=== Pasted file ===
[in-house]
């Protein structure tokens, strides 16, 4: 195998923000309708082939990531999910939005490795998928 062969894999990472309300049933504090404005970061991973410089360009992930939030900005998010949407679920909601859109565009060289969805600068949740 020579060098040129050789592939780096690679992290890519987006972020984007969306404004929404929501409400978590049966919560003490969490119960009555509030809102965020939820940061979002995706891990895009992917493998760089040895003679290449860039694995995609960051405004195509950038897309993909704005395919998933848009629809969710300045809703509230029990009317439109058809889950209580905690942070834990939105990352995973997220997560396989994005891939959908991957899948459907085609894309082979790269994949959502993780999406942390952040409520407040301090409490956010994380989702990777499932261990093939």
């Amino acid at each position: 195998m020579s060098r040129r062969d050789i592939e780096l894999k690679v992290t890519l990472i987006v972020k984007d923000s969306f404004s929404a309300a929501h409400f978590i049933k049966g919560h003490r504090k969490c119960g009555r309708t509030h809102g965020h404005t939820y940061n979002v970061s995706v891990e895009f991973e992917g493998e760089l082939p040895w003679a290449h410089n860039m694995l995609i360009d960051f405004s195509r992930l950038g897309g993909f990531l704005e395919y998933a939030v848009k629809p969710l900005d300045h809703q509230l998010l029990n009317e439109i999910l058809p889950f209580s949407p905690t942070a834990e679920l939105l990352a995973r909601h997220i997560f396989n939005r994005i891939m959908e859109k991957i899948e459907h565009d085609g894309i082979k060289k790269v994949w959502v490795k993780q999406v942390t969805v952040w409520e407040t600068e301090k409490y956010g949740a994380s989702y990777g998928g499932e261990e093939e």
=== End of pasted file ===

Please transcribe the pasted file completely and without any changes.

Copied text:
[in-house]
């Protein structure tokens, strides 16, 4: 195998923000309708082939990531999910939005490795998928 062969894999990472309300049933504090404005970061991973410089360009992930939030900005998010949407679920909601859109565009060289969805600068949740 020579060098040129050789592939780096690679992290890519987006972020984007969306404004929404929501409400978590049966919560003490969490119960009555509030809102965020939820940061979002995706891990895009992917493998760089040895003679290449860039694995995609960051405004195509950038897309993909704005395919998933848009629809969710300045809703509230029990009317439109058809889950209580905690942070834990939105990352995973997220997560396989994005891939959908991957899948459907085609894309082979790269994949959502993780999406942390952040409520407040301090409490956010994380989702990777499932261990093939």
């Amino acid at each position: 195998m020579s060098r040129r062969d050789i592939e780096l894999k690679v992290t890519l990472i987006v972020k984007d923000s969306f404004s929404a309300a929501h409400f978590i049933k049966g919560h003490r504090k969490c119960g009555r309708t509030h809102g965020h404005t939820y940061n979002v970061s995706v891990e895009f991973e992917g493998e760089l082939p040895w003679a290449h410089n860039m694995l995609i360009d960051f405004s195509r992930l950038g897309g993909f990531l704005e395919y998933a939030v848009k629809p969710l900005d300045h809703q509230l998010l029990n009317e439109i999910l058809p889950f209580s949407p905690t942070a834990e679920l939105l990352a995973r909601h997220i997560f396989n939005r994005i891939m959908e859109k991957i899948e459907h565009d085609g894309i082979k060289k790269v994949w959502v490795k993780q999406v942390t969805v952040w409520e407040t600068e301090k409490y956010g949740a994380s989702y990777g998928g499932e261990e093939e």